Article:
Do Super Foods Really Work?

Do Super Foods Really Work?

We have all heard the saying “We are what we eat.”  So, if we want to be super – we all better start eating more super foods! Okay, perhaps that is not exactly how it works. However, with all the buzz about super foods these days, it certainly does spark the question – what are the super powers of these foods, and do they really work?

The interesting thing about super foods is… they are not actually a thing. The term “superfoods” is more of a marketing ploy than an actual food group. The contents of a super food list tends to vary. The fact remains that eating a balanced a diet rich in fruits, vegetable, lean protein, whole grains and dairy is the recommended way to maintain health.  That being said, there are many foods that pack a powerful dose of vitamins, nutrients and antioxidants into one serving, and thus, may be considered super. Below we outline a handful of foods rich in nutritional value that would certainly make a great addition to a well-rounded diet. They also may potentially provide you with a few super powers on the side. (No promises on the latter):


Flaxseed has long been recognized as a beneficial health supplement. This tiny seed is rich in fiber and has been used for many years as a laxative to aid in constipation. Flaxseed is also believed to help lower high levels of cholesterol. In addition to these potential benefits, researchers are studying the role that flaxseed may play in other health conditions including some types of diabetes and cardiovascular disease.


Dating far back to ancient texts, the root of the ginger plant has been utilized by several cultures for its health benefits. Still today many find ginger beneficial in staying healthy. Ginger is also quite popular with individuals struggling with nausea, including pregnant woman, individuals who struggle with motion sickness, and chemotherapy patients. Ginger offers a nice alternative for those seeking an alternative to conventional medicine for a queasy stomach.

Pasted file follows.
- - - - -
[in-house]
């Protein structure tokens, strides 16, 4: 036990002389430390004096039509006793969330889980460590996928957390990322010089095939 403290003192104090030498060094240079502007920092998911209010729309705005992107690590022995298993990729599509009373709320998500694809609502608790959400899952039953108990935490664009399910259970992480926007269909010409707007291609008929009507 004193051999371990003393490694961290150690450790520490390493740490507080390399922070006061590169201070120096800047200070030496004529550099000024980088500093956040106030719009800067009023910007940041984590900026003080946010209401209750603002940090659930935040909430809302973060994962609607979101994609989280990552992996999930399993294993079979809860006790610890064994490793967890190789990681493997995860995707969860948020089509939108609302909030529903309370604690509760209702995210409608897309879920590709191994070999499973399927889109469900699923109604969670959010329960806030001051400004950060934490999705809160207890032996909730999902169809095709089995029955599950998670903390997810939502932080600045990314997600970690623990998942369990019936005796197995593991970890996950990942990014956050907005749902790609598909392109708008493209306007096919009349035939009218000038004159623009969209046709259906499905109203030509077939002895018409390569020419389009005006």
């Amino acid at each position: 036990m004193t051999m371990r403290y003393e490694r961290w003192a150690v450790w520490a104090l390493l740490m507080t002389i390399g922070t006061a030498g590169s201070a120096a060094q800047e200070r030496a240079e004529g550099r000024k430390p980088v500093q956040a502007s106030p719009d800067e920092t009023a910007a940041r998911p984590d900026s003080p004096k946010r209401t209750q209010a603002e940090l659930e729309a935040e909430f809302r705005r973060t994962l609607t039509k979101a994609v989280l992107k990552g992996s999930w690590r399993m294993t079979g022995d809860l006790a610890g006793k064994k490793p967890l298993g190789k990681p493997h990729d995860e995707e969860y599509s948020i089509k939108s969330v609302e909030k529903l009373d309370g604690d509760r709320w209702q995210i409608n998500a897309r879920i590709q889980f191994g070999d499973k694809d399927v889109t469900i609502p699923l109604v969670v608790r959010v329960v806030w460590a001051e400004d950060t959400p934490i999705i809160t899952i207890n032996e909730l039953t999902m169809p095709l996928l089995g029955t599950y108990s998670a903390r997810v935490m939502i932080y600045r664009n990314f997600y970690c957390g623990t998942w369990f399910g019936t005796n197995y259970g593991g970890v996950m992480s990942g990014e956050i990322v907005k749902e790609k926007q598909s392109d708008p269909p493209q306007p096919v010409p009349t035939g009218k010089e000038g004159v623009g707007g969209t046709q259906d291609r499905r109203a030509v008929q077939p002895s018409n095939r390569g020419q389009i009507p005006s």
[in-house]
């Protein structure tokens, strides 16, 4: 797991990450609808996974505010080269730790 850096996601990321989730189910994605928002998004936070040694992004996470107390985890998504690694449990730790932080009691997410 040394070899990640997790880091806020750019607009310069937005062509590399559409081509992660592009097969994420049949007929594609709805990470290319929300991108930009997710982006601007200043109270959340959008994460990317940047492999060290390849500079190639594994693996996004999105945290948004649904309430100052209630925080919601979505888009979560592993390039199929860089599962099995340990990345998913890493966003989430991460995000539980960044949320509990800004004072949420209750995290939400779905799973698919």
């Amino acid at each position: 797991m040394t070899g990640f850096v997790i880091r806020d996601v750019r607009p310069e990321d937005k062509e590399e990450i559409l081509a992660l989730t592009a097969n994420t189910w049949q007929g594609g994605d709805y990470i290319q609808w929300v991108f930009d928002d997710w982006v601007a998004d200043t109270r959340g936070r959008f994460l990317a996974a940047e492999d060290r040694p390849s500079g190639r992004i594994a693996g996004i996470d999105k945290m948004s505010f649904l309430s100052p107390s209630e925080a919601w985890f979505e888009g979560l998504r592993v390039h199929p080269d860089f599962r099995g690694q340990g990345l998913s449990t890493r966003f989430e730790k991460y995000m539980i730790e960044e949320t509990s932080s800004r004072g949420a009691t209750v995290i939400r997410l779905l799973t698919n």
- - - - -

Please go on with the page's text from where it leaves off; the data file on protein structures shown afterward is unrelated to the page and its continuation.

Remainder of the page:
Salmon is a highly recommended seafood option. It boasts high levels of Omega-3 Fatty Acids which may promote heart health among other great health benefits. Salmon is also quite low in saturated fat. It is considered a good lean protein choice, especially for those who choose to steer clear of meat.


This bright purple tropical fruit grows on palm trees in Central and South America. It tops the list of many super food charts here in the United States. Often a popular smoothie ingredient, acai is sought after due to its reputation for weight-loss. However, little to no research proves that acai possesses this specific health benefit, sparking a crackdown by the Federal Trade Commission on companies that market it as such. That being said, we welcome the tasty flavor and pop of color that acai brings to our healthy breakfast.

The above list is excellent to consider working into your well-balanced diet. Full disclaimer: eating too much or too little of any single food group does not a super human make. All allergies and dietary restrictions should be discussed with a medical professional. Lastly, we’ d like to be the first to know if you find yourself with the ability to fly, become invisible or see into the future. Please be sure to include in your correspondence which “super food” you last ate, so we can be super too!



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